At this point, the fall of the Olympian gods in Wonder Woman begins to line up rather neatly with the Kirbyesque background that Justice League will draw upon.  Kirby thought of the Fourth World as following on a Norse-style Ragnarok.  But, as noted above, the Wonder Woman cosmogony provides the DCEU with a Ragnarok of its own.  Perhaps in the movie version of the mythology, the New Gods (and their opponents) arise from the twilight of the Olympian gods, not the Norse.

Darkseid, holding Earth

Darkseid

It’ll be intriguing to see how this background influences  the JL movie—if at all.  DC may decide to duck the whole matter and introduce Steppenwolf as a menace with an entirely different origin.  But my money is on a significant Fourth World influence on the upcoming film.  If the DCEU makes good use of Darkseid and the Kirby mythos, that ups the chance that we may see some seriously epic developments, after a rocky start, in the DC shared universe.

We’ll see shortly!

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Strangeness

One of the specialties of science fiction—and to some extent fantasy—is to evoke a sense of strangeness.  In dealing with the alien, the cosmic, that which is far away in space or time, SF can make us feel we are encountering something that passes the limits of our knowledge or understanding.

This isn’t as easy as it looks.

The Used and the Unusual

Since at least the original Star Wars (1977), it’s been good practice to portray a “Used Future.”  Star Wars gave us a world full of beaten-up, grimy equipment that looked as if it had been duct-taped together.  This is generally a good technique.  It adds realism.  We feel at home in a world where everything is not perfectly cleaned and aligned; it’s like where we actually live.  There’s a sense of familiarity.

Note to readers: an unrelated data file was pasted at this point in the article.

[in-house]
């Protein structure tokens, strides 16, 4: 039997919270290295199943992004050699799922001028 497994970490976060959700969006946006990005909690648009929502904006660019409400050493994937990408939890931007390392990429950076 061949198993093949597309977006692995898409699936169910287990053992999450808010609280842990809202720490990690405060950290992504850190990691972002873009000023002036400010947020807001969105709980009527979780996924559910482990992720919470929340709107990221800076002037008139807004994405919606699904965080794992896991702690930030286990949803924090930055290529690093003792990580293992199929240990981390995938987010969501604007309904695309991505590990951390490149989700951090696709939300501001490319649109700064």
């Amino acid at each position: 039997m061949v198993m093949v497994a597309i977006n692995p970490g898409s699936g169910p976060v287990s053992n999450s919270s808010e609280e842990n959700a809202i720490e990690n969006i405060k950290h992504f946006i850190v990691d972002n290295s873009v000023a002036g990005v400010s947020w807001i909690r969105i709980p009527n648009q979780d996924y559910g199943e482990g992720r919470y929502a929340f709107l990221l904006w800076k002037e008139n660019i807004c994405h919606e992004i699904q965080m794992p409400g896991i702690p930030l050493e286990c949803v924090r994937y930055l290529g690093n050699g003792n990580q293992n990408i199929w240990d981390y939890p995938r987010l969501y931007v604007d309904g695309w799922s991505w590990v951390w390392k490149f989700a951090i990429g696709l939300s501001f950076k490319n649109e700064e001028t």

One opposite to the “used future,” of course, is the kind of earlier SF movie that was full of shiny, spotless spaceships and immaculate gizmos.  But the sense of familiarity also has its own opposite:  the thrill of unfamiliarity.

One way the challenge arises is with extraterrestrials.  Suppose a story has us meeting intelligent aliens.  If they seem just like us—“rubber-forehead aliens”—they won’t be convincing.  We expect something from another world to be different.  The writer or director has to show creatures, technologies, behaviors that are unlike anything we’ve seen on Earth.

Escher: Wallpaper CaveYet these things must also be believable.  Something that simply looks random or arbitrary, like an abstract swirl of colors, won’t convince us we’re seeing a real thing at all.  How do we thread the needle between the too-familiar and the unintelligible?

Just Alien Enough

Natural laws do enforce certain constraints on physical objects.  But other characteristics are a matter of custom, design choices, or aesthetics.  To show something convincingly alien, we need to know the difference.

Alien ship from movie ArrivalSometimes a single feature can be odd enough to alert us that we’re “not in Kansas any more.”  The alien ship that appears in the movie Arrival looks strange at once, because it’s smaller at the bottom than at the top.  It looks as if it’s upside-down or sideways. Not the way we’d build, yes.  But is it physically impossible?  Nope.  The ship isn’t on the ground, balanced implausibly on a narrow end.  It’s floating in the air.  This not only frees the ship from the usual need for wheels or other supports; it also introduces a second, subtler strangeness.  When we humans land somewhere, we expect to land, to set ourselves down securely on a surface.  These folks seem quite comfortable floating just above the ground.